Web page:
The sweetest thing
By Lisa Crawford
27-year-old Marianne Grison has been tasting chocolate for Nestlé for a year and a half. Originating from Tours in the central region of France, she has a job that would make anyone with a sweet tooth envious.
The Nestlé factory in York is the biggest Nestlé factory in the world, producing on average 7.28 million bars/bags of chocolate every 24 hours.
Producing this amount of confectionery needs a team of tasters to ensure that taste and quality is not compromised. This tasting is done by a group of sensory experts, of which Marianne is one. It is Marianne's job to train tasters, understand products and judge the impact of changes in recipes.
Marianne tests some smells
Marianne has always been interested in food, taste and smell and had a fascination with oenology when she was young. Oenology is the science and study of wine making; she was intrigued by the way in which oenologists expressed themselves and by how they were able to evaluate wine.
It takes years of studying and training to be a good sensory expert. Marianne began her career as a research and development technician for the French company Yoplait. She then went on to study neuroscience, the psychology of food behaviours, sociology and statistics.
This job isn't just about eating sweets all day long (although, it is part of it), as Marianne explains, "You have to learn how to break down the overall perception in to up to 30-50 different attributes, according to the complexity of the product (a basic solid chocolate block is usually describe in about 30 attributes)."
"It’s really impressive. It’s a bit like what a perfumer does. I just love that, particularly the part where you have to ask yourself many questions about the product."
Sensory evaluation is a very complex job, which has a lot of processes to it. It's not as easy as, "this tastes nice" or "this tastes bad."
Marianne explains why this process is important, "Our aim is to give pleasure to our consumer. The company wants the product to be perfect. It’s about hygiene, a practical product, a healthy product, but at the end what really matters is for the consumer to have pleasure when he experiences the product. So we need to make it right in term of taste. Looking at the recipe is not enough, you need to taste the product to understand how it’s going to deliver."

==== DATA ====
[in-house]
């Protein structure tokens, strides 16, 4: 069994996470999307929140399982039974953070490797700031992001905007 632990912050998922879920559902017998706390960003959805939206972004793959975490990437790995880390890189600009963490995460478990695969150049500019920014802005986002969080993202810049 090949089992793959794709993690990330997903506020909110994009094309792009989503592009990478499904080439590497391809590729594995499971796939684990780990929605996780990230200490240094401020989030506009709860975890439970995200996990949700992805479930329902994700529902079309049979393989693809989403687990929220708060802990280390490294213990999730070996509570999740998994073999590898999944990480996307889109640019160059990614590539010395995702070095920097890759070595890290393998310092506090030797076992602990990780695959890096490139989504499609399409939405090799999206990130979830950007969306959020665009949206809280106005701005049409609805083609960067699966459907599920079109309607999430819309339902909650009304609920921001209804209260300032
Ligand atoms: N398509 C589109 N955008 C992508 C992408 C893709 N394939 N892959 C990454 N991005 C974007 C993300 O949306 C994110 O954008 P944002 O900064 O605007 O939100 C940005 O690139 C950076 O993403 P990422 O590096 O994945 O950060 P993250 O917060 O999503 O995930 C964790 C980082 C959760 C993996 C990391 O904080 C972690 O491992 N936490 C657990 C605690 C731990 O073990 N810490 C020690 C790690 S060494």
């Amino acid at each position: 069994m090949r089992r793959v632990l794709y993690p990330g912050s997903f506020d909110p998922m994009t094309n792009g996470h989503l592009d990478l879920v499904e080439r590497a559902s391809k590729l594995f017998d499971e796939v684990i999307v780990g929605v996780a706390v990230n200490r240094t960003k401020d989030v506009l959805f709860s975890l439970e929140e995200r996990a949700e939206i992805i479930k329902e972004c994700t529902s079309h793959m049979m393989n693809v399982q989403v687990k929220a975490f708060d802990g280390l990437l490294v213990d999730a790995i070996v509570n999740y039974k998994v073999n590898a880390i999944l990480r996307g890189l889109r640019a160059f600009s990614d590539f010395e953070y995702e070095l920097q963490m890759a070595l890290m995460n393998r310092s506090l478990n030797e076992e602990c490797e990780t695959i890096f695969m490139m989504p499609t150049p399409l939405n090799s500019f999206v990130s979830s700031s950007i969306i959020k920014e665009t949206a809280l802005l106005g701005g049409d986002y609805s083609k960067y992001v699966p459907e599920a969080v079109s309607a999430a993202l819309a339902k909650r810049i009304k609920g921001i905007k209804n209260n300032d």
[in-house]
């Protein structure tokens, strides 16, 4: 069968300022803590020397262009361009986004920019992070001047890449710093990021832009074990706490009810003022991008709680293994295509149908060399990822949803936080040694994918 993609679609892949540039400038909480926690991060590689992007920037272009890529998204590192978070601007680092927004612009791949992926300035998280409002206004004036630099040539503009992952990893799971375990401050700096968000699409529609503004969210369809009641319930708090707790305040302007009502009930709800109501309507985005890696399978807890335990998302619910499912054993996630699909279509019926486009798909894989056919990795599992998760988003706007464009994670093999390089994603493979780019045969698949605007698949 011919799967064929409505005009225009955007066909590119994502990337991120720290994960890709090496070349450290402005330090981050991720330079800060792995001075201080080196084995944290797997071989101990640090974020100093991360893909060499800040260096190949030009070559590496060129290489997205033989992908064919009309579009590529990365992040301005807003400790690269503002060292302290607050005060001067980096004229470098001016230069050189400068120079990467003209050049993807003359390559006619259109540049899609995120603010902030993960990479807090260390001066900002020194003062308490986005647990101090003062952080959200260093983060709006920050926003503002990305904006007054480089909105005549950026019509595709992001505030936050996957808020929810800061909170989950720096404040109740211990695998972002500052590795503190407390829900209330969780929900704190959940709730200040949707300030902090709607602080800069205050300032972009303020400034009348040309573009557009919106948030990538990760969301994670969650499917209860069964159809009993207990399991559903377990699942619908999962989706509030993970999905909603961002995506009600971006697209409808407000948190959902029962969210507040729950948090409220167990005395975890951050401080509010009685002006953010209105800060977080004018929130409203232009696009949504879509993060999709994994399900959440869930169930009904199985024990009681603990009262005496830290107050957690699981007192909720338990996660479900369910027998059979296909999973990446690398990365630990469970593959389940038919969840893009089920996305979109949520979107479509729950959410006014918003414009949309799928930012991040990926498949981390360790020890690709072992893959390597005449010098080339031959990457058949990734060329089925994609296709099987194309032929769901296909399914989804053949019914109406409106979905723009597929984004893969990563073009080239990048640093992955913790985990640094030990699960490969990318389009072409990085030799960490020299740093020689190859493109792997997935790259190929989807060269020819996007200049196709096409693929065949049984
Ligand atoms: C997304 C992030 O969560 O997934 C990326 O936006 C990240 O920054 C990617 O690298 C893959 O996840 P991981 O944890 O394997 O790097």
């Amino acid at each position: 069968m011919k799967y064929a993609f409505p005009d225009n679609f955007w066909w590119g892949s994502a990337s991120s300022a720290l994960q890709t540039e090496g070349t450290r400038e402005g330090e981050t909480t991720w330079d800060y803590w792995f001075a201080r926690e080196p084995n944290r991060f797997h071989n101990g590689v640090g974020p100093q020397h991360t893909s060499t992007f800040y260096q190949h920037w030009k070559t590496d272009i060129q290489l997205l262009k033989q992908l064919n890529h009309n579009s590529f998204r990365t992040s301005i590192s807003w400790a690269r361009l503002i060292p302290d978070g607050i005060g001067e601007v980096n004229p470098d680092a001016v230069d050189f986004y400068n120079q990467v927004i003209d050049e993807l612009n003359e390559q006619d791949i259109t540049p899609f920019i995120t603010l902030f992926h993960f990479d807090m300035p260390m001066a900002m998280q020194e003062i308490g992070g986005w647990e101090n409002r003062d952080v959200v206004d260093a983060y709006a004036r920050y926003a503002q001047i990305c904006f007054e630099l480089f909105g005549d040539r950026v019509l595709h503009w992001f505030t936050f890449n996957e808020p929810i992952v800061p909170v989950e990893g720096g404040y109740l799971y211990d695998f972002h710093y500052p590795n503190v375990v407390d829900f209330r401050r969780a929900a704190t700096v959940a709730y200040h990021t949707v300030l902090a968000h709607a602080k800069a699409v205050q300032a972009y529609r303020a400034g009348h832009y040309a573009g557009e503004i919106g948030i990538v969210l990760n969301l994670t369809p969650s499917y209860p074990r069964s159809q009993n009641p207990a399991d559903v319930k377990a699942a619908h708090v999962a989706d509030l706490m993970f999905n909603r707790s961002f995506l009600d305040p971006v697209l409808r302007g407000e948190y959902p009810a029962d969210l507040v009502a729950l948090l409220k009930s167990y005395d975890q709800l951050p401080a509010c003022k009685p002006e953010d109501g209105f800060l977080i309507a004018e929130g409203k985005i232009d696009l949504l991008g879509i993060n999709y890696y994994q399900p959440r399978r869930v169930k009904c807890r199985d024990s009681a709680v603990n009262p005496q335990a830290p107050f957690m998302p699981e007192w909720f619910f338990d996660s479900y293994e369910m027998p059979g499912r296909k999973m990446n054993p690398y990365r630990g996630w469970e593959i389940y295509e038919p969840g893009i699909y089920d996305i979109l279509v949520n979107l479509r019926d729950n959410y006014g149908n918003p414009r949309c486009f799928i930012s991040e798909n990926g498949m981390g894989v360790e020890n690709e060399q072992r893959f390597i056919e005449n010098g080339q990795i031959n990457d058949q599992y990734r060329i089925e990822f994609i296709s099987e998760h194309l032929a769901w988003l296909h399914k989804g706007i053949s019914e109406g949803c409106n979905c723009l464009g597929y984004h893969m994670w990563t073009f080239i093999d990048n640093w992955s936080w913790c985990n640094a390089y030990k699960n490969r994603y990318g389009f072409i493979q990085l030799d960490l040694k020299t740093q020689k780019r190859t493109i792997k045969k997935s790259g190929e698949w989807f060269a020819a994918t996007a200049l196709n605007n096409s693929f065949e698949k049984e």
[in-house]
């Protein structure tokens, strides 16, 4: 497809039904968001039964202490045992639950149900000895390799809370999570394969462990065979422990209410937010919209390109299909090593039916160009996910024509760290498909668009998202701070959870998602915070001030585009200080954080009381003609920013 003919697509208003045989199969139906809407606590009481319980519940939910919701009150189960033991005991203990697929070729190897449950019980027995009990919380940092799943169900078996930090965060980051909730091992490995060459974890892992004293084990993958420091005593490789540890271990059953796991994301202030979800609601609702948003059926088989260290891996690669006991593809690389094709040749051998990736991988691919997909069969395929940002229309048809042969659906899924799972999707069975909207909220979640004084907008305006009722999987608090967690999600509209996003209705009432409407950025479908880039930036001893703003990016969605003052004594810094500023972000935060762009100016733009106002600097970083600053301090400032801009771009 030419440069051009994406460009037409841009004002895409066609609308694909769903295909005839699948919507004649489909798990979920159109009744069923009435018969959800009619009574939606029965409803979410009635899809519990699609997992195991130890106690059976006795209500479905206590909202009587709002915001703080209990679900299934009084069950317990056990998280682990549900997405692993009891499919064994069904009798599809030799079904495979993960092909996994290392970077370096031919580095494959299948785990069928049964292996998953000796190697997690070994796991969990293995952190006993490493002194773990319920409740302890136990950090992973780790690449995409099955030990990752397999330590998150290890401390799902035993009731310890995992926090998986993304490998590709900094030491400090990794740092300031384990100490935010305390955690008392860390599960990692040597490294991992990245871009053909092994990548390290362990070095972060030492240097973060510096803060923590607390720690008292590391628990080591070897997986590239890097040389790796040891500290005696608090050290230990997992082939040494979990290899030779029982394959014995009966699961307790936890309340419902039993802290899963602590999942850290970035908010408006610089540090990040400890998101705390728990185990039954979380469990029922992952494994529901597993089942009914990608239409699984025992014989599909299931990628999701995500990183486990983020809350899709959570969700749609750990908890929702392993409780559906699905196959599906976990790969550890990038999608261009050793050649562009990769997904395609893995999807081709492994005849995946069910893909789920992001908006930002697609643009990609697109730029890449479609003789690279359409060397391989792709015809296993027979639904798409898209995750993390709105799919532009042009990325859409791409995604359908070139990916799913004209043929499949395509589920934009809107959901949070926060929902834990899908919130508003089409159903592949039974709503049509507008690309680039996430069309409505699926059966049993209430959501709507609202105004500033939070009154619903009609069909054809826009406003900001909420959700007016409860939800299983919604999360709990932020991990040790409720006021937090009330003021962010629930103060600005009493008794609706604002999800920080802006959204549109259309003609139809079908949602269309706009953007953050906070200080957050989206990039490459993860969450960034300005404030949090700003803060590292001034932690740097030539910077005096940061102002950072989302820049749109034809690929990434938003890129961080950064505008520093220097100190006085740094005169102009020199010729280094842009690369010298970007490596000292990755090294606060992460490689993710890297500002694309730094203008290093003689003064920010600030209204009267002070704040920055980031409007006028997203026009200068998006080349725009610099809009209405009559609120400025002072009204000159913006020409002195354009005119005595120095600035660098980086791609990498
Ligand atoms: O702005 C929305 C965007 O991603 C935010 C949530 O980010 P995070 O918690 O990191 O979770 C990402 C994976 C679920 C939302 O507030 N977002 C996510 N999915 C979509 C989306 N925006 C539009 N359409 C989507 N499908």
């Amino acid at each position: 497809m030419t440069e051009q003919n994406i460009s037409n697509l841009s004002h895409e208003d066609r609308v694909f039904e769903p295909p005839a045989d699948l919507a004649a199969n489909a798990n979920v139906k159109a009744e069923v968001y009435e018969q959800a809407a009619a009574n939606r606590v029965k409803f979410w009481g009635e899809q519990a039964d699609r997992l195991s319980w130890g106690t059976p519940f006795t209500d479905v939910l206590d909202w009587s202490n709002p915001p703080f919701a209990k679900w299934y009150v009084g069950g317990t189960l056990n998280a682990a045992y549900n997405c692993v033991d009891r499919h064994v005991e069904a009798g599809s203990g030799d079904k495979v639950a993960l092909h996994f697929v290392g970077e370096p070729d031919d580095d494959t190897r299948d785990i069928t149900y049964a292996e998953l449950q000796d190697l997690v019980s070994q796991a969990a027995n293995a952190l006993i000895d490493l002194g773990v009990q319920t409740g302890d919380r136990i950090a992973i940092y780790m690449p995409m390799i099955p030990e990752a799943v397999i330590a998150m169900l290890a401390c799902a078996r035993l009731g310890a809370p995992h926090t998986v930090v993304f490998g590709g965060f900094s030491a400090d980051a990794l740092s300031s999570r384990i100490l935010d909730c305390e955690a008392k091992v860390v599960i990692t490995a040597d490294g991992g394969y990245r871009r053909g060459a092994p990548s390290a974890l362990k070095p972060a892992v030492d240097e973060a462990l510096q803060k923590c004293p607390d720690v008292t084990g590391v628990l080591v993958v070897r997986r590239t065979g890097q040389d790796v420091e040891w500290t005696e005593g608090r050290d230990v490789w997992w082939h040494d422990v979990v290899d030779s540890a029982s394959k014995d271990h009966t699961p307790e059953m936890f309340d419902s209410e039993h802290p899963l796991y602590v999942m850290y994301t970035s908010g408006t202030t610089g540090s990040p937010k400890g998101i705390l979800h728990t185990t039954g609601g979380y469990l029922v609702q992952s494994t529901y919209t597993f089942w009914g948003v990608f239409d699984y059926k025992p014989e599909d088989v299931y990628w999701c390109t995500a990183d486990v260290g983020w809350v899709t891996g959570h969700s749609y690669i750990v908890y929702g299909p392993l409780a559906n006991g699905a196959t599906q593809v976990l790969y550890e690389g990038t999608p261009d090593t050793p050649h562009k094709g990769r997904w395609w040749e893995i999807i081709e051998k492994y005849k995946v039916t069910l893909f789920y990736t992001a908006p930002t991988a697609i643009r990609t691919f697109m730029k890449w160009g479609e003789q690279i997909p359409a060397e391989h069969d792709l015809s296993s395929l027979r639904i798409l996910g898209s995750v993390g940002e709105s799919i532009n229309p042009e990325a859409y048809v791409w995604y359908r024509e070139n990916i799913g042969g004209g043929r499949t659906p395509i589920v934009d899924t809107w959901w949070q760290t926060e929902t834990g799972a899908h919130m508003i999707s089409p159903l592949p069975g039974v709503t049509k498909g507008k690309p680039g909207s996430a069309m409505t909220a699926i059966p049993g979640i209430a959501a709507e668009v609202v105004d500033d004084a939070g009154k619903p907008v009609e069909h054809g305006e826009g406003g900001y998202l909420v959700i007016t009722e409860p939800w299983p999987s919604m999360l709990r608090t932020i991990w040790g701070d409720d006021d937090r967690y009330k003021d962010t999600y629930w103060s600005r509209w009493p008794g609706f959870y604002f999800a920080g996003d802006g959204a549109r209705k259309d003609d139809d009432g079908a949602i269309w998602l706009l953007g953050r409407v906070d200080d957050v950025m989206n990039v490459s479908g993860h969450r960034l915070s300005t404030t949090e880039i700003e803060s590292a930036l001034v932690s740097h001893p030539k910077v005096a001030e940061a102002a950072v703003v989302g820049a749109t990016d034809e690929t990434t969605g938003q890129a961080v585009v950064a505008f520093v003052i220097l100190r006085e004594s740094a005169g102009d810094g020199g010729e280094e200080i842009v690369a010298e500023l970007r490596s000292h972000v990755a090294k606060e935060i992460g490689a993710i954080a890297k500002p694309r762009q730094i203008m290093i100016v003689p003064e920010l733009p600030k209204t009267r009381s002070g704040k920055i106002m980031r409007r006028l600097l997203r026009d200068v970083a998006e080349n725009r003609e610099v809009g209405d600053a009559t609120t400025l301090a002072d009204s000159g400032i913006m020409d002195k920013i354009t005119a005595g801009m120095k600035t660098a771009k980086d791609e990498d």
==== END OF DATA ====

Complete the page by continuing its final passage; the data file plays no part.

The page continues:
In its simplest form, the sensory evaluation process has four steps; appearance, sound (yes, you can listen to chocolate), smell and taste.
Chocolate tasting for beginners...
If you fancy yourself as a sensory expert, here are the four main steps to testing a piece of chocolate.
"The first thing that is going to provide you with a lot of information is the appearance of the product. Try and see how glossy it is, how light the colour is," says Marianne.
"Depending on the objective of the tasting, sometimes it may be useful not to look at the appearance because you can see how milky the product is going to be. Your brain is going to let you envisage what it is going to taste like. Sometimes you need to have an objective view of it and focus on the flavour."
Sound - listen to your chocolate
You can tell a lot about the texture by snapping it in half; whether it is going to be hard, soft, sticky, moist or dry.
Once you have broken your chocolate in half, this is the perfect opportunity to give it a sniff.
"Sensory evaluation is about describing and assessing the intensity of each perception," explains Marianne.
You should be able to tell the intensity of the cocoa in the chocolate and you may be able to recognise caramel, vanilla, fruits or buttery smells as well, depending on the chocolate you are testing.
The part you've been looking forward to. Try to resist eating the chocolate straightaway. Keep the chocolate in your mouth so that it begins to melt and try to evaluate what you are tasting.
If you are tasting a milky chocolate, chances are you will taste some caramel. But see if you can taste some other flavours.
"We speak about loads of different flavour of caramel, particularly in the UK where you have so many different kind of caramel, toffees, fudges..." explains Marianne.
To finish, question yourself about aftertaste. Aftertaste is not necessarily negative or positive, but just what remains after 10, 15, 20 seconds?"
So next time you pop a piece of chocolate in your mouth, just think of all the sounds, smells, texture and tastes that one piece could give you.
last updated: 16/07/2008 at 16:01